I thin most travelers prefer the greater flexibility (if they even think about it) and I do not fault the airlines for this, but do note that it is a decision, and if congestion ever needed to be reduced, there are ways of doing it.
 
Likes: FrankL183
Jan 25, 2016
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#10
garkster there is no reason to doubt that the flight cancellation was the result of the disabled aircraft. It stayed on the runway until 11:00 pm.

The flight was supposed to leave at 6:30 pm. Here is what the FAA tweeted at 5:13 pm: delays averaging 5 hours — so the flight was cancelled.
Maybe I wasn't clear enough; I was questioning the statement that "all flights in/out of EWR were cancelled", and reporting the fact that the history of 4882 is checkered (cancelled on the 15th, 18th, and 19th, with a 2-hour delay on the 16th), as is unfortunately the case with all too many UX and other regionals. Here at SFO, the slots are so congested that weather causing reduced SFO operational capacity can trigger significant SkyWest/UX cancellations, sometimes cascading for days. In these cases, UA will still fly the mainlines, even if delayed 4+ hours in the West Coast corridor where some aircraft come through SFO multiple times per day.

Thanks for allowing me to clarify.
 
Jan 25, 2016
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#11
Speaking purely economically, that is not the case. The airlines made the business decision for smaller but more frequent flights. So they fly an Embraer 145 with 50 seats per flight three times a day instead of an Airbus 321 once. The decision traded off air traffic congestion for shorter connection times in hub/spoke models and greater passenger convenience.

I thin most travelers prefer the greater flexibility (if they even think about it) and I do not fault the airlines for this, but do note that it is a decision, and if congestion ever needed to be reduced, there are ways of doing it.
This a good assessment of the situation. A number of years ago, things were so bad that the FAA imposed slot controls on LGA and DCA. Potentially some additional airports could be included, like SFO.

One other method the airlines have adopted to deal with this is to pad the schedules where they know from experience that, even on a perfect weather day, ground traffic can cause delays.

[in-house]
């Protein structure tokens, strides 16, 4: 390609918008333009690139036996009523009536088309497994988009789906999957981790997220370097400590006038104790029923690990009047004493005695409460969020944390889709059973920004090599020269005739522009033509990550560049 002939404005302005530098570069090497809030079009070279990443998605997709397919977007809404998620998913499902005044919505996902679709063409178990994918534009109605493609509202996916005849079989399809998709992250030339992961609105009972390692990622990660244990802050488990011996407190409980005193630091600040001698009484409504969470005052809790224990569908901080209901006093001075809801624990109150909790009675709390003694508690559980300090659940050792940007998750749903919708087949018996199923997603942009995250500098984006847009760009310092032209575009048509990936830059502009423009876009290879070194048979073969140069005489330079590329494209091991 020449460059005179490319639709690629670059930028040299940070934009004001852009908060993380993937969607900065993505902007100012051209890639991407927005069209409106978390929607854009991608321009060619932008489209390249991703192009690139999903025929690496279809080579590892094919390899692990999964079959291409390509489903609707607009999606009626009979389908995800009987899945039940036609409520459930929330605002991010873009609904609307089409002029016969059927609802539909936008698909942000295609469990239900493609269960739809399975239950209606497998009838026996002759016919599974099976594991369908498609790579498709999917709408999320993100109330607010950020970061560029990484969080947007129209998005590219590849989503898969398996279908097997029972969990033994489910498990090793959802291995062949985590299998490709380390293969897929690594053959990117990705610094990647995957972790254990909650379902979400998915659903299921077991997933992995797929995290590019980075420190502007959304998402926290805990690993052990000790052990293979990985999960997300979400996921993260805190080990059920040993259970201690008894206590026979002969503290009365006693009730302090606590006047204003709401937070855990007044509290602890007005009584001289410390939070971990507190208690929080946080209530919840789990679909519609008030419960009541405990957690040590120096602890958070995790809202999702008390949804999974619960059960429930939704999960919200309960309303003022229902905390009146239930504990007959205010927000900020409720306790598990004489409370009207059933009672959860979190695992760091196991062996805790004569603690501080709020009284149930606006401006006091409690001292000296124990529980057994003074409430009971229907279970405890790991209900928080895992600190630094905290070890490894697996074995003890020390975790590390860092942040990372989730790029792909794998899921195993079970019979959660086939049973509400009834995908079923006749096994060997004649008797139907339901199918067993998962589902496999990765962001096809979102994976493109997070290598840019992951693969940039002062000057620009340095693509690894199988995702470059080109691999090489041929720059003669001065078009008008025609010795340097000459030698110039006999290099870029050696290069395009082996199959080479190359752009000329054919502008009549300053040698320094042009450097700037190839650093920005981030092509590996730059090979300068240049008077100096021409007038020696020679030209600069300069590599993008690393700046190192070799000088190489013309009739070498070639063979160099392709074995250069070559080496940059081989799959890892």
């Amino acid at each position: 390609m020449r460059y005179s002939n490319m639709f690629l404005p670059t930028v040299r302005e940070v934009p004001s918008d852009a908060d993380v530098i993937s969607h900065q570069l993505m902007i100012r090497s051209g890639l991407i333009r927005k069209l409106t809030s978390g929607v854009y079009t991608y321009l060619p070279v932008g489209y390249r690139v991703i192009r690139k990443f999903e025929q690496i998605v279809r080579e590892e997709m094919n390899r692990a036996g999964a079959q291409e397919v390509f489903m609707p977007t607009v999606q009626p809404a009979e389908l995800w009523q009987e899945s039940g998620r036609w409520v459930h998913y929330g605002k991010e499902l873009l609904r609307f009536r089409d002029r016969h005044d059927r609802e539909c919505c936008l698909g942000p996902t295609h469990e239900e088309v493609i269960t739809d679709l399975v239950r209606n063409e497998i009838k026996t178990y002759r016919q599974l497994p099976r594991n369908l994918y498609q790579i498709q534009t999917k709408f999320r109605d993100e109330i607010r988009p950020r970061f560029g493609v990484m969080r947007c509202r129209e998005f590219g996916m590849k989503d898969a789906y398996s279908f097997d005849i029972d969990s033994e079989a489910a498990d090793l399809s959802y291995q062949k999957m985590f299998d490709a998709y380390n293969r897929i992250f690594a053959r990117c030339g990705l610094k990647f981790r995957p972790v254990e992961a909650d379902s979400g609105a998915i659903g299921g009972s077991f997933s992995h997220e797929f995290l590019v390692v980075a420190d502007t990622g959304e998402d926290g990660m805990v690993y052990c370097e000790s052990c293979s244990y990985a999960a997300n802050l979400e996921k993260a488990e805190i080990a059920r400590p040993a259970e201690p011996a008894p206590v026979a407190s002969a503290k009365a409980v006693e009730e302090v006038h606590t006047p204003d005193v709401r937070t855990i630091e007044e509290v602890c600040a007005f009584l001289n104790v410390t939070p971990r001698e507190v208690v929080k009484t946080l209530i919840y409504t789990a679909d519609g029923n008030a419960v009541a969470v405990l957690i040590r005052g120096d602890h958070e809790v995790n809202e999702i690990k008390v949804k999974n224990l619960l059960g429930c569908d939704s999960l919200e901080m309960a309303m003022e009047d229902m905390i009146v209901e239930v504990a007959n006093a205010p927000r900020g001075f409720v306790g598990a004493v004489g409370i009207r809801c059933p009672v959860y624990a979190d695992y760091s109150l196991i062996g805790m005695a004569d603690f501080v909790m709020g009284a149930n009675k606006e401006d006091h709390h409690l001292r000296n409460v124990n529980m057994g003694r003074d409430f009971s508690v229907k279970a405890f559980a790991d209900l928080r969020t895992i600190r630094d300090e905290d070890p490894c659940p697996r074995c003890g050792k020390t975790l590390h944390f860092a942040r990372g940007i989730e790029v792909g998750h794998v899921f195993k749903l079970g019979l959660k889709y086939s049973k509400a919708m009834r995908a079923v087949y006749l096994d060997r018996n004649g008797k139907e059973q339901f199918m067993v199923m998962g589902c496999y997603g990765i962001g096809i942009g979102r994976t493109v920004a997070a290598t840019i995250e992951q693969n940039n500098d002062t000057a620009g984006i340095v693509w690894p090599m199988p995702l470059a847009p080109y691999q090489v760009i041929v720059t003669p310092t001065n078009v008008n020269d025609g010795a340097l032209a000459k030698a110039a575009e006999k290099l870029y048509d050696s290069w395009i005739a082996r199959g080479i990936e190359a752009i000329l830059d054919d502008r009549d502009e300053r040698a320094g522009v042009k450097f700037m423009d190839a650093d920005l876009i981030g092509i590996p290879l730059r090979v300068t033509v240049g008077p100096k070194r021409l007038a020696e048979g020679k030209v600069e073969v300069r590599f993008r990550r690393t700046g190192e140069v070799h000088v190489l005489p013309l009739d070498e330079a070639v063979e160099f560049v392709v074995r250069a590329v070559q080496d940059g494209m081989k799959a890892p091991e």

Feb 3, 2019
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#13
rather than harp on the accident at EWR, would rather emphasize the poor reliability of the flight in asking for some sort of compensation (assuming it was 4882).
But the "poor reliability of the flight" has nothing to do with a closure at EWR on that specific date. It's also information that would have been available to the OP before booking. They chose that flight anyway, so complaining about the known performance issues after the fact seems more than a bit disingenuous.
 
May 7, 2019
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#14
I’m sorry, but the mantra “you should have carried insurance” is not at all helpful to this poster. There are myriad perfectly justifiable reasons why frequent travelers — me among them — choose to self-insure for their travel. Even if the poster had insurance, the insurer itself likely would have a reimbursement claim against the carrier. Our poster therefore stands in the shoes of any insurer that might have covered his claim.

So please withhold your “did you purchase insurance” questions and instead offer helpful advice as to how this poster might proceed against the carrier for reimbursement of his claim, assuming no “act of God” or other justification outside the carrier’s control caused our poster’s delay.
 

weihlac

Verified Member
Jun 30, 2017
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#15
I’m sorry, but the mantra “you should have carried insurance” is not at all helpful to this poster. There are myriad perfectly justifiable reasons why frequent travelers — me among them — choose to self-insure for their travel. Even if the poster had insurance, the insurer itself likely would have a reimbursement claim against the carrier. Our poster therefore stands in the shoes of any insurer that might have covered his claim.

So please withhold your “did you purchase insurance” questions and instead offer helpful advice as to how this poster might proceed against the carrier for reimbursement of his claim, assuming no “act of God” or other justification outside the carrier’s control caused our poster’s delay.
Except for the fact that the OP may actually have insurance through his travel CC without being aware that the insurance exists.
For example:
Travel Protection
Go with confidence. When traveling, your United Club Card offers protection and assurance to help you deal with the unexpected.
Baggage Delay Insurance
Reimburses you for essential purchases like toiletries and clothing for baggage delays over 6 hours by passenger carrier up to $100 a day for 3 days.
Lost Luggage Reimbursement
If you or an immediate family member check or carry on luggage that is damaged or lost by the carrier, you're covered up to $3,000 per passenger.
Trip Delay Reimbursement